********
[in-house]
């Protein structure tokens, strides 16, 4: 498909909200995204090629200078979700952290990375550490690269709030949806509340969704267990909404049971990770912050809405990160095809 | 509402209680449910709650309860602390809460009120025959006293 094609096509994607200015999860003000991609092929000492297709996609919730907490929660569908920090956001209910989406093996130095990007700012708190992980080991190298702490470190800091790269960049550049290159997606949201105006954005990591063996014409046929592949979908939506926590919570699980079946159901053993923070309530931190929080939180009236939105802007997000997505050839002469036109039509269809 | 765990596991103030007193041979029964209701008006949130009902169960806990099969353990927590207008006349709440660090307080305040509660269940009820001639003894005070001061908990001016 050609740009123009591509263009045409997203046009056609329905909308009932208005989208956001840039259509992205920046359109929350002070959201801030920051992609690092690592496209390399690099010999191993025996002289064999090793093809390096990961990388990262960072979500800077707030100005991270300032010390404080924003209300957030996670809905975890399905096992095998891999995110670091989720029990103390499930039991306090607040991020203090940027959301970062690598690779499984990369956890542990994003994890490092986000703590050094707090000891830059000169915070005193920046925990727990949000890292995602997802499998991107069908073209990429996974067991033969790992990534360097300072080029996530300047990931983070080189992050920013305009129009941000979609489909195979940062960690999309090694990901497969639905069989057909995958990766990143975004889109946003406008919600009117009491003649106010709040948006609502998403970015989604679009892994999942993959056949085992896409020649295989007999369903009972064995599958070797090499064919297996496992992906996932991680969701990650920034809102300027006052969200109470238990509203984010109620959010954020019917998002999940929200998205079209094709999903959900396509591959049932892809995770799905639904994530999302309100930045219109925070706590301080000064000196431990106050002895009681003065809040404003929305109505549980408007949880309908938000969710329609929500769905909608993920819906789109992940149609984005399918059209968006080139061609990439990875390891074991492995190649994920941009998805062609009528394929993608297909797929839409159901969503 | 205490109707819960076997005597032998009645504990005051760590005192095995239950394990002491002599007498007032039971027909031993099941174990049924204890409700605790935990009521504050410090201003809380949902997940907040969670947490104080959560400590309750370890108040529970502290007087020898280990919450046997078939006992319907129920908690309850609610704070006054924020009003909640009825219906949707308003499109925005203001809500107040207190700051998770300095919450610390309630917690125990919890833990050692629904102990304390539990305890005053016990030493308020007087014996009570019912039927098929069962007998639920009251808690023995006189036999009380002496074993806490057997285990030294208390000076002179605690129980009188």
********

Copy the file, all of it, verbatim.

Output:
[in-house]
């Protein structure tokens, strides 16, 4: 498909909200995204090629200078979700952290990375550490690269709030949806509340969704267990909404049971990770912050809405990160095809 | 509402209680449910709650309860602390809460009120025959006293 094609096509994607200015999860003000991609092929000492297709996609919730907490929660569908920090956001209910989406093996130095990007700012708190992980080991190298702490470190800091790269960049550049290159997606949201105006954005990591063996014409046929592949979908939506926590919570699980079946159901053993923070309530931190929080939180009236939105802007997000997505050839002469036109039509269809 | 765990596991103030007193041979029964209701008006949130009902169960806990099969353990927590207008006349709440660090307080305040509660269940009820001639003894005070001061908990001016 050609740009123009591509263009045409997203046009056609329905909308009932208005989208956001840039259509992205920046359109929350002070959201801030920051992609690092690592496209390399690099010999191993025996002289064999090793093809390096990961990388990262960072979500800077707030100005991270300032010390404080924003209300957030996670809905975890399905096992095998891999995110670091989720029990103390499930039991306090607040991020203090940027959301970062690598690779499984990369956890542990994003994890490092986000703590050094707090000891830059000169915070005193920046925990727990949000890292995602997802499998991107069908073209990429996974067991033969790992990534360097300072080029996530300047990931983070080189992050920013305009129009941000979609489909195979940062960690999309090694990901497969639905069989057909995958990766990143975004889109946003406008919600009117009491003649106010709040948006609502998403970015989604679009892994999942993959056949085992896409020649295989007999369903009972064995599958070797090499064919297996496992992906996932991680969701990650920034809102300027006052969200109470238990509203984010109620959010954020019917998002999940929200998205079209094709999903959900396509591959049932892809995770799905639904994530999302309100930045219109925070706590301080000064000196431990106050002895009681003065809040404003929305109505549980408007949880309908938000969710329609929500769905909608993920819906789109992940149609984005399918059209968006080139061609990439990875390891074991492995190649994920941009998805062609009528394929993608297909797929839409159901969503 | 205490109707819960076997005597032998009645504990005051760590005192095995239950394990002491002599007498007032039971027909031993099941174990049924204890409700605790935990009521504050410090201003809380949902997940907040969670947490104080959560400590309750370890108040529970502290007087020898280990919450046997078939006992319907129920908690309850609610704070006054924020009003909640009825219906949707308003499109925005203001809500107040207190700051998770300095919450610390309630917690125990919890833990050692629904102990304390539990305890005053016990030493308020007087014996009570019912039927098929069962007998639920009251808690023995006189036999009380002496074993806490057997285990030294208390000076002179605690129980009188």